Firefighters search for trapped people in Montecito, California on 9 January 2018, after mud and debris destroyed buildings following heavy rains. Photo: Mike Eliason

By Max Golembo and Matt Gutman
9 January 2018

(ABC News) – At least six people are dead in California from weather-related incidents, the Santa Barbara County Sheriff's Office said today. The southern part of the state has been drenched with severe rain just weeks after several fires tore through the area.

Flash flooding, debris flow and mudslides are punishing the communities hit hard by the Thomas and La Tuna fires.

Because hundreds of thousands of acres were charred in the fires, the influx of water has nowhere to go.

In the affluent community of Montecito, some homes have been ripped from their foundations as a result of the torrential conditions.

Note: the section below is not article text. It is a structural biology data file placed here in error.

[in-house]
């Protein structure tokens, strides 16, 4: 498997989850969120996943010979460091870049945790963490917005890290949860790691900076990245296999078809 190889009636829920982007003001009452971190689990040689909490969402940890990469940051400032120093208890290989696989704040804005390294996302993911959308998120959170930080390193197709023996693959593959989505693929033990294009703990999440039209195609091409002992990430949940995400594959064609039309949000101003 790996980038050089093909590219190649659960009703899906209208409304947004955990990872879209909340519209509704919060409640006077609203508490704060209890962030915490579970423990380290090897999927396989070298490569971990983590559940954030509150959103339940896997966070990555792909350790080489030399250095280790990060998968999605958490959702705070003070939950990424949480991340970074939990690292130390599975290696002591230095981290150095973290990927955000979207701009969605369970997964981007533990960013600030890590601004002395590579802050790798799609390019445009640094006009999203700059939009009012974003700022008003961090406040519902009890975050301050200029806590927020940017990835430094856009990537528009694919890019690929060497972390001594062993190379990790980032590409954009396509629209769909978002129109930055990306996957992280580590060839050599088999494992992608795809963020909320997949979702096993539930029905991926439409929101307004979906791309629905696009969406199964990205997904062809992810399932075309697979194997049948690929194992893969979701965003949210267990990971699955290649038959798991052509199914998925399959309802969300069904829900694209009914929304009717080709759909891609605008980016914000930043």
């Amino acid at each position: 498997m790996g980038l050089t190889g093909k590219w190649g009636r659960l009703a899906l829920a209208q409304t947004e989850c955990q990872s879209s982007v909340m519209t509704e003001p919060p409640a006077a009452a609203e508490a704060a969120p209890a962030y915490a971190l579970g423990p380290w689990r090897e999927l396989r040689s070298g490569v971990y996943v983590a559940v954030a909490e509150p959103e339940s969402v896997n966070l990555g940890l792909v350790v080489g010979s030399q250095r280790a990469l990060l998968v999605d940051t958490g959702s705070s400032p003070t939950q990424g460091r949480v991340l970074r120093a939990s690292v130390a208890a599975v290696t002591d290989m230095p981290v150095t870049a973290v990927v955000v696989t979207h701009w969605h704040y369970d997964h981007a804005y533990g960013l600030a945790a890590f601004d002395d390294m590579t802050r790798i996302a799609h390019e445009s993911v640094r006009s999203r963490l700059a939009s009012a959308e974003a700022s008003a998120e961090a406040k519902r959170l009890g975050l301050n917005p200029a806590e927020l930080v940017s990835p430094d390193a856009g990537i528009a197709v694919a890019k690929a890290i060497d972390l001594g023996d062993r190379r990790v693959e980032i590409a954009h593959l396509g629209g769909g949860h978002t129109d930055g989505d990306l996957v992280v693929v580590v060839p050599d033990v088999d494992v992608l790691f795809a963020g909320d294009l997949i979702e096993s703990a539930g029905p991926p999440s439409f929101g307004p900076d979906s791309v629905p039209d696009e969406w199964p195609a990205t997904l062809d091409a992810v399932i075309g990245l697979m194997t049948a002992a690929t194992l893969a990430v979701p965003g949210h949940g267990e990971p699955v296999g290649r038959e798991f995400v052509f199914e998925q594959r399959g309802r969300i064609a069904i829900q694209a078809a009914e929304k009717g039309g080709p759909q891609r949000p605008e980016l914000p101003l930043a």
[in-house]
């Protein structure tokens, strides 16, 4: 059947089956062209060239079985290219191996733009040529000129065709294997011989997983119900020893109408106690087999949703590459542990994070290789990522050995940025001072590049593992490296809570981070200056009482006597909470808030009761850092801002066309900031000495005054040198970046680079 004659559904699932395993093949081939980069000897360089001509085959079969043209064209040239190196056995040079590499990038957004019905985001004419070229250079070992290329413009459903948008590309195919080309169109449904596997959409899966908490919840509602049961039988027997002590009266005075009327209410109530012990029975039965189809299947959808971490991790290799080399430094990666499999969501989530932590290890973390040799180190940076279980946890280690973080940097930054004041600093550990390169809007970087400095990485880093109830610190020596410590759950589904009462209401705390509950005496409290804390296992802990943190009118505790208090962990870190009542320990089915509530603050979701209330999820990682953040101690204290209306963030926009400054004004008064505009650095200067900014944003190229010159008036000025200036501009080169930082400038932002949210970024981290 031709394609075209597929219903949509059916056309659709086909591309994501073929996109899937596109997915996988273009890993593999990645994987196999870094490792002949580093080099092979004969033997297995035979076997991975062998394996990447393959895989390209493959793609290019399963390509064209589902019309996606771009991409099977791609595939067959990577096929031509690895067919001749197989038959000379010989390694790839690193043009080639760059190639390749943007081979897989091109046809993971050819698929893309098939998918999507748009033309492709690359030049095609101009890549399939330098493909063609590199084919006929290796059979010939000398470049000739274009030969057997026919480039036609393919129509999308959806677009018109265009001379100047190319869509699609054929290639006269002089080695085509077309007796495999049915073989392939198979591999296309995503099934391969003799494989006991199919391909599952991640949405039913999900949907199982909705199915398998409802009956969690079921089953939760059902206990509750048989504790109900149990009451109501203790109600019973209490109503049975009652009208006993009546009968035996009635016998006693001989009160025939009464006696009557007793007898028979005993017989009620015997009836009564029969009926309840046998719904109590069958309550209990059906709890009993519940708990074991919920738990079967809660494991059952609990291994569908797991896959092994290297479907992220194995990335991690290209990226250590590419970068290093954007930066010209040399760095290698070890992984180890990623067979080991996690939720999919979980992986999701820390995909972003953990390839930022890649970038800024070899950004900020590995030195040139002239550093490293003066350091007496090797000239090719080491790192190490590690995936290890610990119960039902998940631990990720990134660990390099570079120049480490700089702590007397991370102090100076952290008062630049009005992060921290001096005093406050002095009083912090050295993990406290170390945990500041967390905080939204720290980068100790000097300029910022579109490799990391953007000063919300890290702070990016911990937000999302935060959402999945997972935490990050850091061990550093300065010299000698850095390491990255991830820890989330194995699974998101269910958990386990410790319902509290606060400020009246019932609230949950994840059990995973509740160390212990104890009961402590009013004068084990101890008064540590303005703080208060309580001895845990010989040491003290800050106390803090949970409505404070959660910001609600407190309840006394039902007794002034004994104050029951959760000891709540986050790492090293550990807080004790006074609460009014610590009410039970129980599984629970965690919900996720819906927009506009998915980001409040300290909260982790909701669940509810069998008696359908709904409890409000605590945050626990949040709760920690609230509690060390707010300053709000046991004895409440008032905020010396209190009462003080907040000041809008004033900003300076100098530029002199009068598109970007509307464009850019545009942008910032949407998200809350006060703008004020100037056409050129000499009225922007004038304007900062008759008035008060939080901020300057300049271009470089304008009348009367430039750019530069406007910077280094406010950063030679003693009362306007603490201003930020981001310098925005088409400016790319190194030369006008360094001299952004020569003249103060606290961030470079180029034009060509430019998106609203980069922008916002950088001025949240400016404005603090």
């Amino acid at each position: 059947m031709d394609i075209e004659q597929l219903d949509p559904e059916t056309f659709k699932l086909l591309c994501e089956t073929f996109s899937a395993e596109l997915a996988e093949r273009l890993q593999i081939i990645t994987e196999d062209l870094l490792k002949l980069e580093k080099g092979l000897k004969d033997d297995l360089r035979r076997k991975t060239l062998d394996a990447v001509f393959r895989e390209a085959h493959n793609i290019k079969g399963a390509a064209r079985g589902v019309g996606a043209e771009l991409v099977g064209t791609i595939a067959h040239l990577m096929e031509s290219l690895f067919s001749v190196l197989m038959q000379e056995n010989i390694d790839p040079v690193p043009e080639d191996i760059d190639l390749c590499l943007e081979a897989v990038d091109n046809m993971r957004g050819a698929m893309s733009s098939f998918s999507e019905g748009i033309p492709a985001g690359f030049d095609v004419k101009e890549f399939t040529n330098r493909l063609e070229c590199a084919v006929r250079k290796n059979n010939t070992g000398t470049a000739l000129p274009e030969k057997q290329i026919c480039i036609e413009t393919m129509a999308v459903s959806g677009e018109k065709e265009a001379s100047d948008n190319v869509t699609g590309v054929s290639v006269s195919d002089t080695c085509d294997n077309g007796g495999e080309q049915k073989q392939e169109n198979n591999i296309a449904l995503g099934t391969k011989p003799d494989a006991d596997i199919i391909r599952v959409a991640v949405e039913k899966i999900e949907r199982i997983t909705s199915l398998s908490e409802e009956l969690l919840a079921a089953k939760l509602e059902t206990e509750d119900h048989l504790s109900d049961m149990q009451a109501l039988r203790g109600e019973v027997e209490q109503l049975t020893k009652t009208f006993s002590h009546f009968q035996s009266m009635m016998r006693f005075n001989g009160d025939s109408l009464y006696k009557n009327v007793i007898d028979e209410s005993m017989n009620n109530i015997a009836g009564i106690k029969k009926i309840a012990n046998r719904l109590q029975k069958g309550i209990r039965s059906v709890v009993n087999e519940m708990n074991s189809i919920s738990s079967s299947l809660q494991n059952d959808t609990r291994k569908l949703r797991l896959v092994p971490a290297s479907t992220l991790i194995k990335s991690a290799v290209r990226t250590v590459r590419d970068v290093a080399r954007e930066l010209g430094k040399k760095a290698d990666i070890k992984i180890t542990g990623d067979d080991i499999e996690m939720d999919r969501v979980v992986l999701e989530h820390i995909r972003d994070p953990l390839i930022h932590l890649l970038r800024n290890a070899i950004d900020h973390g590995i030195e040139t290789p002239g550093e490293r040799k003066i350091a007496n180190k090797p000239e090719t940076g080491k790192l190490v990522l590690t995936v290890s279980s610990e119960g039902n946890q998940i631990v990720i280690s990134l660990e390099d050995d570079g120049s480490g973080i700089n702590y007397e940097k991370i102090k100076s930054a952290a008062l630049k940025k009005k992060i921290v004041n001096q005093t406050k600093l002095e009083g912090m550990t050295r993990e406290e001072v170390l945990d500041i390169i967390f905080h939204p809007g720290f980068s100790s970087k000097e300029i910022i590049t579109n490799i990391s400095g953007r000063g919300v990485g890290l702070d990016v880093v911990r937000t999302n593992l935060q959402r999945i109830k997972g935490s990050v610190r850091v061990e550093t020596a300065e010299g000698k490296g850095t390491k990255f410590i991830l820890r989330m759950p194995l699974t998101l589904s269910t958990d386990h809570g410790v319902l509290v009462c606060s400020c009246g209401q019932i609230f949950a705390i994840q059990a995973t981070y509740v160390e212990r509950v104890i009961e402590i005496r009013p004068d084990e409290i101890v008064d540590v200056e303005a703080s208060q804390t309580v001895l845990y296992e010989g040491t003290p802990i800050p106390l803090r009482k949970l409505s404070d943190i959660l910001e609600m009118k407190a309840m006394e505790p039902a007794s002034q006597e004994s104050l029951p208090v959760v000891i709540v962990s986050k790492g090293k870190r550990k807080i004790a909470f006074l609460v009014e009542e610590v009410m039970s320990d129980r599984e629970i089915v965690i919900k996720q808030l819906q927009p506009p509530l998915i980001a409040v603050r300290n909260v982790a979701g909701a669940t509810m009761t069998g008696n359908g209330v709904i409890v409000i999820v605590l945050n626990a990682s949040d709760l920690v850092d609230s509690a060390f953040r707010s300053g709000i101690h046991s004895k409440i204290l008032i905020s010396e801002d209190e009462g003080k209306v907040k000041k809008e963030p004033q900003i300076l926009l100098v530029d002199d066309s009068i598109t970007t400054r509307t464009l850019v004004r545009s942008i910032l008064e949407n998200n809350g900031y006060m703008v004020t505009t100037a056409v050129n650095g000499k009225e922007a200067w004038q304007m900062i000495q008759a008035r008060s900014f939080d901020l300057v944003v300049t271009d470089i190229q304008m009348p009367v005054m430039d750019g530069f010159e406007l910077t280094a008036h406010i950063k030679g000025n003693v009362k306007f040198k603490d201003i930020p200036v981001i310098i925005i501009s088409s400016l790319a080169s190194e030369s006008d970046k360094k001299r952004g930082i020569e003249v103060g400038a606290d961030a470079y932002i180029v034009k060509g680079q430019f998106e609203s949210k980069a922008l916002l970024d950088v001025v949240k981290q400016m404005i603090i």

Local fire officials reported rescuing several people in the area, including a mother and her daughter who were caked in mud.

The Claffey family in Carpinteria was forced to evacuate its home last month. After moving back in, family members were told to evacuate again because of the rain.

"If our house was flooded it would be devastating. Absolutely devastating," Maureen Claffey told ABC News.

The record rains started coming down on Monday, soaking northern cities like San Francisco and Sacramento. First responders put on skies to help the stranded since many roads and thruways have become raging rivers.

A 14-year-old girl was "trapped for hours" in mud-soaked rubble on Hot Springs Road and then pulled to safety in a triumphant moment. […]

So far, rainfall totals Tuesday morning and early afternoon range from 2 to 4 inches in Ventura, Los Angeles and Santa Barbara counties. [more]

6 dead after flooding and mudslides force thousands to flee in California



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